Of the 132 plantings at Nachusa to date, volunteer stewards have done 44. Compared with those of the staff crews, their plantings are small, totaling 225 total restored acres as of June 2020. (Adding remnants, volunteers manage about 900 acres.) But they’re among Nachusa’s best, often buffering and tying together remnants. In some cases, they build on crew plantings. In others, they provide the cornerstone and seed source for more.

  1. 1987–1994
    A small crew of staff and volunteers do the first plantings around the original remnant prairie knobs. Bill Kleiman becomes preserve manager in 1993.
  2. 1997–2002
    Jay Stacy conducts the first volunteer-led planting at Nachusa, followed by others, converting 31 acres of ag field.
  3. 1999
    Hank and Becky Hartman begin restoring 51-acre Big Woods. As they revive savanna and prairie, some call them the “overseeding gods.”
  4. 2002–2007
    Former Big 10 basketball star Tom Mitchell, working four-day weeks for the IRS, spends two of his other three days planting and caring for four units of Thelma Carpenter Prairie. They remain important seed warrens, especially for coreopsis.
  5. 2004–2007
    A young father and innovative botanist, Chris Hauser burns the candle at both ends to plant 13 acres at Clear Creek South.

  6. 2006–2013
    Al and Mary Meier’s five plantings connect remnant dry prairies at Dot and Doug Wade Prairie, including a redo of a failed 1994 crew planting. The couple gets up each morning at 4:00 a.m. to drive from Bloomington-Normal.

  7. 2006–2015
    In 10 separate plantings, Bernie Buchholz, with wife Cindy, plants 48 acres of dry mesic prairie surrounding a remnant knob. They spend much time restoring the remnant itself.

  8. 2006–2010
    Jay plants five sites up north in tandem with the Buchholzes, forming a block. In 2012, he plants 16 acres of prairie to the west, which he claims are his last.

  9. 2008 & 2012
    High-school biology teacher Mary Vieregg, with husband Jim, plants 10 acres of prairie nearby at Dropseed Hills North.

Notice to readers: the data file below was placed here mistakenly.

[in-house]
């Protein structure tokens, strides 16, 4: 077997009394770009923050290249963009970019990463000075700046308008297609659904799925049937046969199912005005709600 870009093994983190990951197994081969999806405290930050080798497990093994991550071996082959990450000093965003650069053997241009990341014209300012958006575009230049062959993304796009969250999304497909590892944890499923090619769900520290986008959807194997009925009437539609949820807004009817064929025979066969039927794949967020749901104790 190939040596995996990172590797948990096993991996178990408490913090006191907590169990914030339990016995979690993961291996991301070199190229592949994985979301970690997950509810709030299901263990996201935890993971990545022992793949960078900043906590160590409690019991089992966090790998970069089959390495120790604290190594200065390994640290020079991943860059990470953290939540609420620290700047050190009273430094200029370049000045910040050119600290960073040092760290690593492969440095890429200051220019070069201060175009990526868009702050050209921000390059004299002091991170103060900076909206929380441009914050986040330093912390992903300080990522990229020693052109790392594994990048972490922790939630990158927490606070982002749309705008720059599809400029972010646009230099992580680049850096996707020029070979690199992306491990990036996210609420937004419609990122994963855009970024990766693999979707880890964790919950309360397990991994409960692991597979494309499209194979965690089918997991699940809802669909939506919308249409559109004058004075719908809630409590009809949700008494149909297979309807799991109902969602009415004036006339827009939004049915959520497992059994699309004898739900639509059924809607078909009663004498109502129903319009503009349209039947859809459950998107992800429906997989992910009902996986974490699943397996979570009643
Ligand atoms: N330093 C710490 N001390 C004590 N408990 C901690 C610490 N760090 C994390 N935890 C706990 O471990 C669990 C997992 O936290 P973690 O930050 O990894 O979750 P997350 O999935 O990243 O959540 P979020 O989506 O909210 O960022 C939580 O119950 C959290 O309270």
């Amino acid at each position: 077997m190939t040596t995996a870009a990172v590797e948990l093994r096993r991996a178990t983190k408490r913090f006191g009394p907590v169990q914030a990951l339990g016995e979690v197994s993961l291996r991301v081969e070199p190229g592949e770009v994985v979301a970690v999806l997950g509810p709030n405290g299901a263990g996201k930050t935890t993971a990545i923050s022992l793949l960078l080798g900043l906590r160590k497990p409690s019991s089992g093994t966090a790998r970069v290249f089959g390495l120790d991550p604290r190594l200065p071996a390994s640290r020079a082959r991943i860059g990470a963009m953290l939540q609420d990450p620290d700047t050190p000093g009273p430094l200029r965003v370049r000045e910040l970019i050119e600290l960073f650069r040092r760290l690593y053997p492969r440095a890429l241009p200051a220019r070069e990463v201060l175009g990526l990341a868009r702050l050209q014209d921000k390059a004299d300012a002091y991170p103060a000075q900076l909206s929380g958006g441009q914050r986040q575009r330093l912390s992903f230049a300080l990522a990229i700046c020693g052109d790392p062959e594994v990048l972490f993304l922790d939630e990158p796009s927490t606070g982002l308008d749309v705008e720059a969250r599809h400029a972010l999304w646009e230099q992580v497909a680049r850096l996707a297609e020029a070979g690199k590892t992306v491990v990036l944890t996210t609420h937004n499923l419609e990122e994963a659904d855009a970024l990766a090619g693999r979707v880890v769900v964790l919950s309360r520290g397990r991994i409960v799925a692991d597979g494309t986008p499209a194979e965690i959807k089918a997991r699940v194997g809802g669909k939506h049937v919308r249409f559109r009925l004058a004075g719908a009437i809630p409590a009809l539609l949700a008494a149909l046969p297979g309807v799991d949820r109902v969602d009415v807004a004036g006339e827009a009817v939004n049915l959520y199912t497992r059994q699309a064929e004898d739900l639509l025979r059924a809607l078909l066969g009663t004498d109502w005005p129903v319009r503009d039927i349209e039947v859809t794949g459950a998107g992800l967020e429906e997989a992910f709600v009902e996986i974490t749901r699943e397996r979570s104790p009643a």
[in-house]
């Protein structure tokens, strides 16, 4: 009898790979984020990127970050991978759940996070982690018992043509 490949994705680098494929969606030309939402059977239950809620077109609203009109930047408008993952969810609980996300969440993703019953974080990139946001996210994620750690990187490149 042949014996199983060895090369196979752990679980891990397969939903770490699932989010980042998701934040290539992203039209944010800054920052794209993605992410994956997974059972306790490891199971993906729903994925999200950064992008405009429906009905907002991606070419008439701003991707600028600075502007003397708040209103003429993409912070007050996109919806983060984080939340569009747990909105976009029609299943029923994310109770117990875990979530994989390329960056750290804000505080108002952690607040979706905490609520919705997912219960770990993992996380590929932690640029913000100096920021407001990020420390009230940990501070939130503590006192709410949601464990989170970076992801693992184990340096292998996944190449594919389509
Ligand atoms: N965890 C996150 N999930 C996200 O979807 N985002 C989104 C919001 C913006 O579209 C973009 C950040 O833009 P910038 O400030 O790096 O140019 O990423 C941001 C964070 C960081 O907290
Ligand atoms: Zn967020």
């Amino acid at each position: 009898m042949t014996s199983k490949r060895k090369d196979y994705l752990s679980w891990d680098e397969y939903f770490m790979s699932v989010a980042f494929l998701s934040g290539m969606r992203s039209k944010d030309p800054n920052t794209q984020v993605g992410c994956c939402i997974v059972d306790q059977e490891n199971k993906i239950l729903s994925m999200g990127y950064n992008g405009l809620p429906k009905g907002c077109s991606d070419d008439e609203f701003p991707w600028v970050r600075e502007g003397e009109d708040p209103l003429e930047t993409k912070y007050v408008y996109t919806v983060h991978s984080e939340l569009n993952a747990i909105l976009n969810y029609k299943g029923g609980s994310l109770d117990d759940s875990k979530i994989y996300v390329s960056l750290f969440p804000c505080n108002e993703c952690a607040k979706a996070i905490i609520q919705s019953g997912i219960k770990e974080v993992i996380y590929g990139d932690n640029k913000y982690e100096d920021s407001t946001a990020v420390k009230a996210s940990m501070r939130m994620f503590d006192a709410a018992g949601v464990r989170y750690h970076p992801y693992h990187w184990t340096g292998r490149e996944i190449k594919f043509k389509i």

10. 1995–2018
    As TNC refines techniques and adds equipment, crew plantings increase in size, including a giant 103-acre effort in 2016.
Map of plantings at Nachusa Grasslands
Year labels = staff plantings (or *previous owner). Turquoise = volunteer plantings. Pale yellow to dark red = older planting to more recent. Remnants = green. Smaller plantings omitted.
Image courtesy Island Press.
Summer - Fall - Winter - Spring
Image courtesy Island Press.

Restoration at Scale

At Nachusa, each new land acquisition is a chance to expand native habitat. Here’s their formula for turning farm fields back to prairie.

  1. Find Remnants
    Even just a few conservative plants can signify a remnant ecosystem. Defend them. Remnants are your best seed source until your plantings expand. Scout often, weed, and connect them with other remnants.
  2. Clean the Slate
    Avoid seeding into weedy areas. Most Nachusa plantings begin as ag fields, where years of weed control with glyphosate depletes the invasive seed bank. Before planting, harvest the corn or soy, leaving stubble to prevent erosion.
  3. Plant Seed
    Use a diverse mix collected from onsite remnants (and increasingly, plantings) if possible. Get seed out by Thanksgiving—not-yet-frozen soils will hold seed in place. Freezing and thawing will integrate seeds into soil and break seed coats.
  4. Be Social
    Nachusa’s stewardship community bonds over informal gatherings: lunch breaks in the HQ barn, dinner at Bill’s, a drink on the porch after the work is done. This is as essential to success as seeding or tractor maintenance.
  5. Weed (And Collect Seed)
    Start weeding as soon as you can ID spring seedlings. (Sweet clover and birdsfoot trefoil are prime targets at Nachusa.) Weeding is the main focus this time of year in new plantings. By year three, though, make time to collect seed from early bloomers such as violets. Sow them immediately if you can.
  6. Collect Seed
    Nachusa stewards spend increasingly more time collecting seed from established plantings as the growing season progresses. In first-year plantings, the plants are very small, with a few annuals and quick perennials blooming. But the list of blooming plants grows each year. In some areas, such as Nachusa’s one-acre dropseed garden, stewards and crew now even collect seed with a combine.